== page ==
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Pressure for independent inquiry of deadly US hospital attack builds

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Pressure is mounting on the United States Government to agree to an independent inquiry into its attack on a hospital in Afghanistan that that left 22 people dead following the activation of a rarely-used international investigative body.

The International Humanitarian Fact-Finding Commission (IHFFC), established under the Geneva Conventions, has written to both the US and Afghanistan governments to offer its services for an independent inquiry following a complaint from medical charity Medicins Sans Frontieres, (MSF) which operated the hospital.

US President Barack Obama has issued a public apology for the bombing, and his Government has initiated its own inquiry. But Mr Obama has been steadfast in resisting calls for arms-length investigation, and is considered unlikely to accept the Commission’s offer.

Neither the US nor Afghanistan are member states of the Commission, which has no power to compel their participation.

“It is for the concerned Governments to decide whether they wish to rely on the IHFFC,” the Commission said. “The IHFFC can only act based on the consent of the concerned State or States”.

President Obama has assured that his Government would conduct a “transparent, thorough and objective” inquiry into the tragedy.

But MSF claims the attack could amount to a war crime and must be investigated independently.

“We have received apologies and condolences, but this is not enough. We are still in the dark about why a well-known hospital full of patients and medical staff was repeatedly bombarded for more than an hour,” said Dr Joanne Liu, MSF International President. “We need to understand what happened and why.”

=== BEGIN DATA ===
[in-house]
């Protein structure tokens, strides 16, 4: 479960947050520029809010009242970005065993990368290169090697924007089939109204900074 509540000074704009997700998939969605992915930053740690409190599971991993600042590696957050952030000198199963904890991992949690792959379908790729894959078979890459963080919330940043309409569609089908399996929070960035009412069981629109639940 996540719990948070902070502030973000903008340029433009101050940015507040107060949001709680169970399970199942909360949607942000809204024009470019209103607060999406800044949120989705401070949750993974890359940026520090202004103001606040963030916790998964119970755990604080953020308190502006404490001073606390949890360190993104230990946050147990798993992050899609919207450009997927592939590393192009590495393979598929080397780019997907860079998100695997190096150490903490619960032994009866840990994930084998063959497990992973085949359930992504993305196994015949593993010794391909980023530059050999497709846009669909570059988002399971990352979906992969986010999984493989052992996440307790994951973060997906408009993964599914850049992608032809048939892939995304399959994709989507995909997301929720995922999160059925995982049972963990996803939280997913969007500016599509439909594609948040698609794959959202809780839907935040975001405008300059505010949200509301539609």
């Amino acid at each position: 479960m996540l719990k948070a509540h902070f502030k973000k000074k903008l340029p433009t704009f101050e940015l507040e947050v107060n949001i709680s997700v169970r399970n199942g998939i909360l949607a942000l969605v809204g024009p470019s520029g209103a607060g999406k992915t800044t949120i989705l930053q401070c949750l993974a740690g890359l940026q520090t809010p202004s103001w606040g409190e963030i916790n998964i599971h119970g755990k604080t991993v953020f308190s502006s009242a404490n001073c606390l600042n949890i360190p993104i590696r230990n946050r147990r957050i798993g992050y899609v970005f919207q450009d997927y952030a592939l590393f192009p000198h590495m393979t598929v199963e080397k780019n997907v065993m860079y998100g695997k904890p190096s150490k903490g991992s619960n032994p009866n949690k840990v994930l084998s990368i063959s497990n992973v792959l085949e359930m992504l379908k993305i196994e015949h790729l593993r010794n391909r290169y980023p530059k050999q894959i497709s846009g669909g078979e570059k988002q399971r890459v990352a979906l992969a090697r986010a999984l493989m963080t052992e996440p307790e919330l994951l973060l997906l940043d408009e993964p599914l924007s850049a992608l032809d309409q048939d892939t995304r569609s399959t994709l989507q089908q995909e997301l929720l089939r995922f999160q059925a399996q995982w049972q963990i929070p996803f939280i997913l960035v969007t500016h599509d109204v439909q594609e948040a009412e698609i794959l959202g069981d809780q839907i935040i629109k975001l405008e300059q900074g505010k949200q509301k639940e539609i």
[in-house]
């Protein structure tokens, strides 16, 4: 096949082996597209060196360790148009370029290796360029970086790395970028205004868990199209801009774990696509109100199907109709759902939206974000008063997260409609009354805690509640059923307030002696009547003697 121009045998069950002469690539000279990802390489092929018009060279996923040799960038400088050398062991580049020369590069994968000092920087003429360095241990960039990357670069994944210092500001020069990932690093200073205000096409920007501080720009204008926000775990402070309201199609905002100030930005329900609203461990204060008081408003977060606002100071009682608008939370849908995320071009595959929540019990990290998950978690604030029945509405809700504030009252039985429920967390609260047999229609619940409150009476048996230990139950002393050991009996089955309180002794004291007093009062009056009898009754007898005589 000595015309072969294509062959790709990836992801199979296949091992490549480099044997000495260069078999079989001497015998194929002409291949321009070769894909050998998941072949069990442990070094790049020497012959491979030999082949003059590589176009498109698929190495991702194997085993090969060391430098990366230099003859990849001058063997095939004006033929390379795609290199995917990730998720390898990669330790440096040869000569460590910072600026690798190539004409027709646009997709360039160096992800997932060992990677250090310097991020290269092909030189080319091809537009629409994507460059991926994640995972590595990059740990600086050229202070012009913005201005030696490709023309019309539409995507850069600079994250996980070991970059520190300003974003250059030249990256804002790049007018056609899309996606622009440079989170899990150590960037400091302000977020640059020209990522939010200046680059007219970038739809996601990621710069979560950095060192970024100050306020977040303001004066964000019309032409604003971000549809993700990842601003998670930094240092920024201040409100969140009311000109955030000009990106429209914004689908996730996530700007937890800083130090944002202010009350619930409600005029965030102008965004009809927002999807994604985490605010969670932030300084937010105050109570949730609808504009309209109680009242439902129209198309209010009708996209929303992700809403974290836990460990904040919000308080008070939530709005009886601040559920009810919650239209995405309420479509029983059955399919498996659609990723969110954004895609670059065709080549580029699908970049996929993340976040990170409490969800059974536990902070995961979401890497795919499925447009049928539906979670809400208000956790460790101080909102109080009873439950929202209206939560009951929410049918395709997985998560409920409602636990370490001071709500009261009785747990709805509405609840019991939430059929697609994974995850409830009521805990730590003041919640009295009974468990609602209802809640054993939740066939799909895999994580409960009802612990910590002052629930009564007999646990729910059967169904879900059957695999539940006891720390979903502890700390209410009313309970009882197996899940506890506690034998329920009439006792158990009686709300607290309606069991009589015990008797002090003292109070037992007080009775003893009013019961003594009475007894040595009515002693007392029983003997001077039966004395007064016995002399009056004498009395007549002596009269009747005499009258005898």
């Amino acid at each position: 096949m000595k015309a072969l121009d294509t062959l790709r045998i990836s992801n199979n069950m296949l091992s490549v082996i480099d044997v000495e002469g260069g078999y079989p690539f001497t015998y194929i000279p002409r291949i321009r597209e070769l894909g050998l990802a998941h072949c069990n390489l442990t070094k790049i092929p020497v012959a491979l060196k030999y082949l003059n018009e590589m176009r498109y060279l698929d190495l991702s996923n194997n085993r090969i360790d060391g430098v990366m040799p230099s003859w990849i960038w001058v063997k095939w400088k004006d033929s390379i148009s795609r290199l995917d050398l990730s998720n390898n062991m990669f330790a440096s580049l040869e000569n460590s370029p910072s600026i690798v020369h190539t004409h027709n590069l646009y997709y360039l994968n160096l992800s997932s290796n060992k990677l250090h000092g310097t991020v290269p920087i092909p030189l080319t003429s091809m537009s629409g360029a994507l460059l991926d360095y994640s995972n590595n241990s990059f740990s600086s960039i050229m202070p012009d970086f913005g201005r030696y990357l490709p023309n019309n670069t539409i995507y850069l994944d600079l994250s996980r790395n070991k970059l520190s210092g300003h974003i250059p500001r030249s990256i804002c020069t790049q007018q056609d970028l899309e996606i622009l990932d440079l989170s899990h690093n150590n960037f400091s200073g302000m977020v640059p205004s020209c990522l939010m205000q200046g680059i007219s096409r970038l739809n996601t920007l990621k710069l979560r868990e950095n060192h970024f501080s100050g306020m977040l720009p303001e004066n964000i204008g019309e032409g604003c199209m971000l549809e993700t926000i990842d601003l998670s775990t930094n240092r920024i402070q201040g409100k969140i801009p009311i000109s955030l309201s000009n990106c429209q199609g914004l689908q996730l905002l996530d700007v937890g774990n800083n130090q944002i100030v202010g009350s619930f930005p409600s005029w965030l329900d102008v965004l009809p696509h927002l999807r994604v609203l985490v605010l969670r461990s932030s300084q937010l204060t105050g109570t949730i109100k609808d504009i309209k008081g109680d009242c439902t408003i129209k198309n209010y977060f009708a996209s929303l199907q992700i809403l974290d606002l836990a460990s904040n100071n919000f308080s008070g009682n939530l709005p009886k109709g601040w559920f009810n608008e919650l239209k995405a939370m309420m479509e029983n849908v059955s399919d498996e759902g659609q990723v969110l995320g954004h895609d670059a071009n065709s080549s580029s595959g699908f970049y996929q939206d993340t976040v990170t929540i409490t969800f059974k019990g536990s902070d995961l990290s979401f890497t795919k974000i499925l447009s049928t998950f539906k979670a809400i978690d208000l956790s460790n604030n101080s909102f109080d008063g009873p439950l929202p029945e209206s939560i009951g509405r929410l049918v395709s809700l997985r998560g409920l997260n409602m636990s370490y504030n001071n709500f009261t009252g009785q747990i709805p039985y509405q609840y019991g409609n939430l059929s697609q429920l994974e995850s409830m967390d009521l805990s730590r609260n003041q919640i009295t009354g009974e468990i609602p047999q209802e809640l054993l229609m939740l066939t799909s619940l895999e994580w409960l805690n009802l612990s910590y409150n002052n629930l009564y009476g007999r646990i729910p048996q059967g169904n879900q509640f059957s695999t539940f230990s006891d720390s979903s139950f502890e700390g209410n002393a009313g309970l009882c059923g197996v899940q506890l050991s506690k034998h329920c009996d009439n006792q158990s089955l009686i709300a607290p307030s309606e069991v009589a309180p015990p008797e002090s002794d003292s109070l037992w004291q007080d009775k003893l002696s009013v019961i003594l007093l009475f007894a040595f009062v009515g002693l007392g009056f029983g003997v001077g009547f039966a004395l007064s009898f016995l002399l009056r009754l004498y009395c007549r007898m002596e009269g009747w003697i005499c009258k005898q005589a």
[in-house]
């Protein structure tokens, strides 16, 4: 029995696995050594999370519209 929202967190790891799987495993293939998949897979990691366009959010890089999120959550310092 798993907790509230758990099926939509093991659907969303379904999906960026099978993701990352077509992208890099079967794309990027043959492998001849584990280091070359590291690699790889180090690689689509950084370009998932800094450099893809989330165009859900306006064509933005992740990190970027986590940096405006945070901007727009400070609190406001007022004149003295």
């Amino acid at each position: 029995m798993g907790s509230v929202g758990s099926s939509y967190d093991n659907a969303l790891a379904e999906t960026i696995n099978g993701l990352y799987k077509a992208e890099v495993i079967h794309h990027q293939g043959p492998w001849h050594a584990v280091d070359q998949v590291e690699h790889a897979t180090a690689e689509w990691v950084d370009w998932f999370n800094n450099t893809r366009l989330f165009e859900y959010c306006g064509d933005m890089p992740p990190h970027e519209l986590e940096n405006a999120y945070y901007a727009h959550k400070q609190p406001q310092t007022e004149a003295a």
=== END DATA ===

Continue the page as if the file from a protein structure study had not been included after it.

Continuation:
Dr Liu said her organisation was determined to uncover how the attack had occurred, and to hold those responsible to account.

“If we let this go, as if it was a non-event, we are basically giving a blank cheque to any countries who are at war,” Dr Liu said. “If we don’t safeguard that medical space for us to do our activities, then it is impossible to work in other contexts like Syria, South Sudan, like Yemen.

Twenty-two people, including 12 MSF staff, were killed in the hour-long US airstrike, which was called in as Afghan Army units fought to regain control of the city from Taliban insurgents.

MSF nurse Lajos Zoltan Jecs survived the attack and detailed scenes of carnage at the hospital, which was filled with patients at the time.

“I cannot describe what was inside. There are no words for how terrible it was. In the Intensive Care Unit six patients were burning in their beds,” Mr Jecs said.

He told of how surviving medical staff – many badly shaken and traumatised by the blasts – worked frantically to save patients as well as their own colleagues.

“We did an urgent surgery for one of our doctors. Unfortunately he died there on the office table. We did our best, but it wasn’t enough,” he said. “We saw our colleagues dying. Our pharmacist – I was just talking to him last night and planning the stocks – and then he died there in our office.”

President Obama called Dr Liu to apologise for the attack after the US military admitted responsibility.

The attack occurred despite the fact that MSF had given all warring parties the GPS coordinates of the hospital.

Outrage over the attack was heightened when the US initially appeared to claim it was a necessary and legitimate use of force, before later characterising it as a mistake.

MSF said that “any statement implying that Afghan and US forces knowingly targeted a fully functioning hospital – with more than 180 staff and patients inside – razing it to the ground, would be tantamount to an admission of a war crime,” MSF Australia President Dr Stewart Condon and Executive Director Paul McPhun said. “There can be no justification for this abhorrent attack.”

“Medecins Sans Frontieres reiterates its demand for a full, transparent and independent international investigation to provide answers and accountability to those impacted by this tragic event.”

Adrian Rollins